Kelly urges shipping industry to act on emissions
Transport Secretary Ruth Kelly has marked the re-opening of the International Maritime Organization̵7;s London headquarters with a call for the global community to take further action on carbon emissions from shipping, which are estimated to account for up to 4.5 per cent of the global total.
Kelly was joined at the event, which coincided with the IMO̵7;s 60th anniversary and the hundredth meeting of its council, by United Nations Secretary-General Ban Ki-moon. The only UN agency with headquarters in the UK, the IMO is responsible for safety and security of shipping and the prevention of marine pollution.
"Combating rising emissions is among the biggest challenges the maritime industry faces. We must deal with this at a global level and I am confident the IMO will show leadership in tackling this international issue,̶1; Kelly said.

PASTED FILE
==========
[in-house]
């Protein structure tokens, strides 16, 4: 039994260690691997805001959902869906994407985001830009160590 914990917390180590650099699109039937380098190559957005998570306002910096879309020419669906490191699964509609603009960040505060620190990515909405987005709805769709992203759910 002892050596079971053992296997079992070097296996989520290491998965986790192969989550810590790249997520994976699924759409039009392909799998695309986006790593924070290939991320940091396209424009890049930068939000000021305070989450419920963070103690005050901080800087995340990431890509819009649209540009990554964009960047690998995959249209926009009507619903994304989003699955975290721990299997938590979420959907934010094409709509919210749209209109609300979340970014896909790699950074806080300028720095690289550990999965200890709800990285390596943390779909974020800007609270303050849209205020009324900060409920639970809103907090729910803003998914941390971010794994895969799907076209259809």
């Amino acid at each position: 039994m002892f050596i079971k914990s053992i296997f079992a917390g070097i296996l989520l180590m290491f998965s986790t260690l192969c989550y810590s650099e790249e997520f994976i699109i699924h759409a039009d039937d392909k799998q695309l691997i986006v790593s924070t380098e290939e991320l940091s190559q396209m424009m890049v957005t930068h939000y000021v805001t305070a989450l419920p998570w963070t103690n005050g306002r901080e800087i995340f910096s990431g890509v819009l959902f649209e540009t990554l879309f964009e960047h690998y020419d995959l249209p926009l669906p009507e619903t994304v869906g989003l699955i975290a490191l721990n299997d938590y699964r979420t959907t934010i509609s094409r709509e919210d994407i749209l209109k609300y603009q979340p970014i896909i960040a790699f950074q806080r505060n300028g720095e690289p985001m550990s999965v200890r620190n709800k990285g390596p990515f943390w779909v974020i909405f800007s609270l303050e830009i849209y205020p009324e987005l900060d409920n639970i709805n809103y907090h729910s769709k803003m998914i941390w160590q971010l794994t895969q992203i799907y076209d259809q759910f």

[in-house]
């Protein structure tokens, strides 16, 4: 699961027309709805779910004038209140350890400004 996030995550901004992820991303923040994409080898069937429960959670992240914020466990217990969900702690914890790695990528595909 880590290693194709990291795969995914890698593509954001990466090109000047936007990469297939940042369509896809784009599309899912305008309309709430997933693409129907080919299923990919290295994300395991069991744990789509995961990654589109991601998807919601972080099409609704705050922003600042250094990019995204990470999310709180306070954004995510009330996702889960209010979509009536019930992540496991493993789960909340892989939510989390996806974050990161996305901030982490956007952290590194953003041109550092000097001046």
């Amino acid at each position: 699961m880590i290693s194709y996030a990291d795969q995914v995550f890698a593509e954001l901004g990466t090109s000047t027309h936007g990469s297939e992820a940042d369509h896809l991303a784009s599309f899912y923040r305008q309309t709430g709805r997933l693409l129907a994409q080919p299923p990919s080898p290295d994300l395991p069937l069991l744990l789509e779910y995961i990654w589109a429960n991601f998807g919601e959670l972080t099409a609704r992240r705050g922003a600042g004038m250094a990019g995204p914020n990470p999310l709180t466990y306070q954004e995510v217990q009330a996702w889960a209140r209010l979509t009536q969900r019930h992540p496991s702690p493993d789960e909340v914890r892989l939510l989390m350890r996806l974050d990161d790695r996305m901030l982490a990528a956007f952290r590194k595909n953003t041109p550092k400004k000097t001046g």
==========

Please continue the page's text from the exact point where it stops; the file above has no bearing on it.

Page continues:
The IMO is aiming to achieve agreement on recommendations to reduce greenhouse gas emissions from ships next year. Member states have a duty to look at proposals for an emissions trading scheme for shipping, as well as the potential of new technologies such as hydrogen fuel cells and the possibility of slowing down ships to maximise fuel efficiency, Kelly added. "Progress has been made but there is more to do and I know the IMO can rise to this challenge."
The UK Government has contributed approximately £58m towards the cost of refurbishing the IMO building on London's Albert Embankment, which now incorporates environmental features to reduce energy consumption.
"Shipping plays a crucial role in the global economy with around 90 per cent of world trade transported by sea and the maritime industry contributing over £7bn to the UK economy in export earnings,̶1; said Kelly. ̶0;I am proud we host the IMO here in London, which continues to be the world's leading maritime centre."
Image: Transport secretary Ruth Kelly